Use of sensor-based methods to evaluate gait can improve individual assessments of Parkinson’s disease patients who are undergoing dopaminergic treatment, researchers suggest.
The study with that finding, “Sensor-based gait analysis of individualized improvement during apomorphine titration in Parkinson’s disease,” was published in the Journal of Neurology.
Gait impairment as a consequence of Parkinson’s disease progression can drastically reduce patients’ quality of life. However, available strategies to evaluate gait alterations for individual patient care are still limited.
More recently, the development of mobile sensor-based gait analysis methods has enabled the objective assessment of gait deficits in Parkinson’s patients. Still, the applicability and effectiveness as an individualized evaluation approach has not been established.
A team led by researchers at FAU Erlangen-Nürnberg in Germany compared gait outcomes measured with standard and sensor-based methods in Parkinson’s patients undergoing dopamine replacement therapy.
The study enrolled 13 patients who had mean disease duration of about 15 years and were receiving a mean levodopa equivalent daily dose of 1,077 mg.
All participants started treatment with Apokyn (apomorphine) according to standard protocol, by injecting a defined dose subcutaneously (under the skin) every 15 minutes until achieving the best motor response. Apokyn is an injectable agent usually used to restore body movement control between doses of levodopa, during “off” periods — periods when medication wears off and symptoms reappear.
To track gait movement, researchers used sensors (3D-acceerometers and 3D-gyroscopes) attached to the shoes that could detect small changes in movement orientation and speed. These sensors measure parameters such as rotation and dynamic acceleration resulting from motion, shock or vibration, and can measure tremor in these patients.
After treatment with Apokyn, patients showed a significant improvement in gait movement, as shown by increase in certain gait parameters, including stride speed and length, maximum toe clearance, gait velocity, swing time, heel strike angle, and toe-off angle.
To better evaluate the potential of sensor-based gait analysis to perform individualized evaluations, researchers compared the data obtain between Apokyn administrations within in each patient.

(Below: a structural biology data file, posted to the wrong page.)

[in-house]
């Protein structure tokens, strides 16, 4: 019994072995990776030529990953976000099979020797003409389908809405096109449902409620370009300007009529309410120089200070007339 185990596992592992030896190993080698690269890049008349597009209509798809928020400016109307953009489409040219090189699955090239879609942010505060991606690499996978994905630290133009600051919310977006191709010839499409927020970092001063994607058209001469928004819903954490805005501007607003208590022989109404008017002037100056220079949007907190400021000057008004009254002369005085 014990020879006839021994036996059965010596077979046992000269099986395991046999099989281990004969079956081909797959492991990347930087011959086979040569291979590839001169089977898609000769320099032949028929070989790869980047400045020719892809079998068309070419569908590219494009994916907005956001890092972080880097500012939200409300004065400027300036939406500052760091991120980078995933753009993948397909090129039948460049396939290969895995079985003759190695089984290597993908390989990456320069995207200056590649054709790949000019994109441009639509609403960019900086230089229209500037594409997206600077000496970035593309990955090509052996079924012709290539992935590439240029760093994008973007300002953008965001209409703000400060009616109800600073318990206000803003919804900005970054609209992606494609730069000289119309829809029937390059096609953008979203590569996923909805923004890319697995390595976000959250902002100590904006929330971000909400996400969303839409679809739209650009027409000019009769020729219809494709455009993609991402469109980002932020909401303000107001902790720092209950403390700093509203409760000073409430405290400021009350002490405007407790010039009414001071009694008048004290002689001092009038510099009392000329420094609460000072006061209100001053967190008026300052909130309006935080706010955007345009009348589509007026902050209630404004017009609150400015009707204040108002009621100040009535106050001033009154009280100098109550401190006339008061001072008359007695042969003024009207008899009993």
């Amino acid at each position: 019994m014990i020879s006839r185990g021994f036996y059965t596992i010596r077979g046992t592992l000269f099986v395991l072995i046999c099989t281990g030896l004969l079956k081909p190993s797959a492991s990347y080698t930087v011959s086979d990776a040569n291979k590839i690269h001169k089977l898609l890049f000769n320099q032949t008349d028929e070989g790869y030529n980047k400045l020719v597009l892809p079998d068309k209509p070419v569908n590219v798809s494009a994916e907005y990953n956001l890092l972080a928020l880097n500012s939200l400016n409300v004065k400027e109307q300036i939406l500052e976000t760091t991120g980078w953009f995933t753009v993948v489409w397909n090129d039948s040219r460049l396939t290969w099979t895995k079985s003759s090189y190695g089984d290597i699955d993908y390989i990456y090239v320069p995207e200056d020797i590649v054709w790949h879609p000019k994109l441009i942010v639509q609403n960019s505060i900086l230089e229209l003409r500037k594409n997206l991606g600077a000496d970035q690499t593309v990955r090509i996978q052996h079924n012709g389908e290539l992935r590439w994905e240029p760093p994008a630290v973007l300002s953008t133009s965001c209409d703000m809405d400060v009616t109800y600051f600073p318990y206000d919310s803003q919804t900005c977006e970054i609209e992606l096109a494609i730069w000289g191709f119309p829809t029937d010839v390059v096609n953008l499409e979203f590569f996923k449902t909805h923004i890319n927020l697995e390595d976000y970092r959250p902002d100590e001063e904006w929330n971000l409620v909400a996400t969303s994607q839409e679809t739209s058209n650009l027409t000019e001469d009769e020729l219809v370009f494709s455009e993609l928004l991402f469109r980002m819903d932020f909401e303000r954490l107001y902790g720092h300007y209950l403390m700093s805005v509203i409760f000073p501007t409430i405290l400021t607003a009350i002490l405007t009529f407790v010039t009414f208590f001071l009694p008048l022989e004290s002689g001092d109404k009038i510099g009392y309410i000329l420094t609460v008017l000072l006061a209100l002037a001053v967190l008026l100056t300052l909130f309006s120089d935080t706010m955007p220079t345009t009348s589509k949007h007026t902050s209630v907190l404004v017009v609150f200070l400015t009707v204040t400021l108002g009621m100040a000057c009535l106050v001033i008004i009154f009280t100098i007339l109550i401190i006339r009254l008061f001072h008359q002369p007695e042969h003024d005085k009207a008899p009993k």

This strategy allowed them to confirm that sensor-based results could effectively measure small gait differences resulting from Apokyn dosages. It could discriminate significant improvements in stride speed, length, and time, and maximum toe clearance between two sequential administrations, as well as detect when no additional improvements were achieved with higher doses.
To validate these findings, researchers compared the sensor-based data with motor scores collected with the standard measure Unified Parkinson Disease Rating Scale (UPDRS) (a 50-question assessment of both motor and non-motor symptoms associated with Parkinson’s).
Improvement in gait parameters (obtained using sensor-based gait analysis) between Apokyn injections reflected improvement in patients’ overall motor performance as measured by the UPDRS, in particular in items related to postural stability and gait.
“[S]ensor-based gait analysis provides objective target outcome measure of gait performance, reflecting apomorphine-induced improvement of motor performance in [Parkinson’s disease],” researchers wrote.
“We show that using instrumented gait analysis to measure individual changes in gait parameters … may be a powerful assessment strategy for routine clinical care in individual [Parkinson’s disease] patients,” they concluded.
However, the authors caution that additional studies in larger groups of patients are still warranted to further validate the applicability and implementation of sensor-based gait analysis as an objective and individualized diagnostic tool for real-life healthcare.
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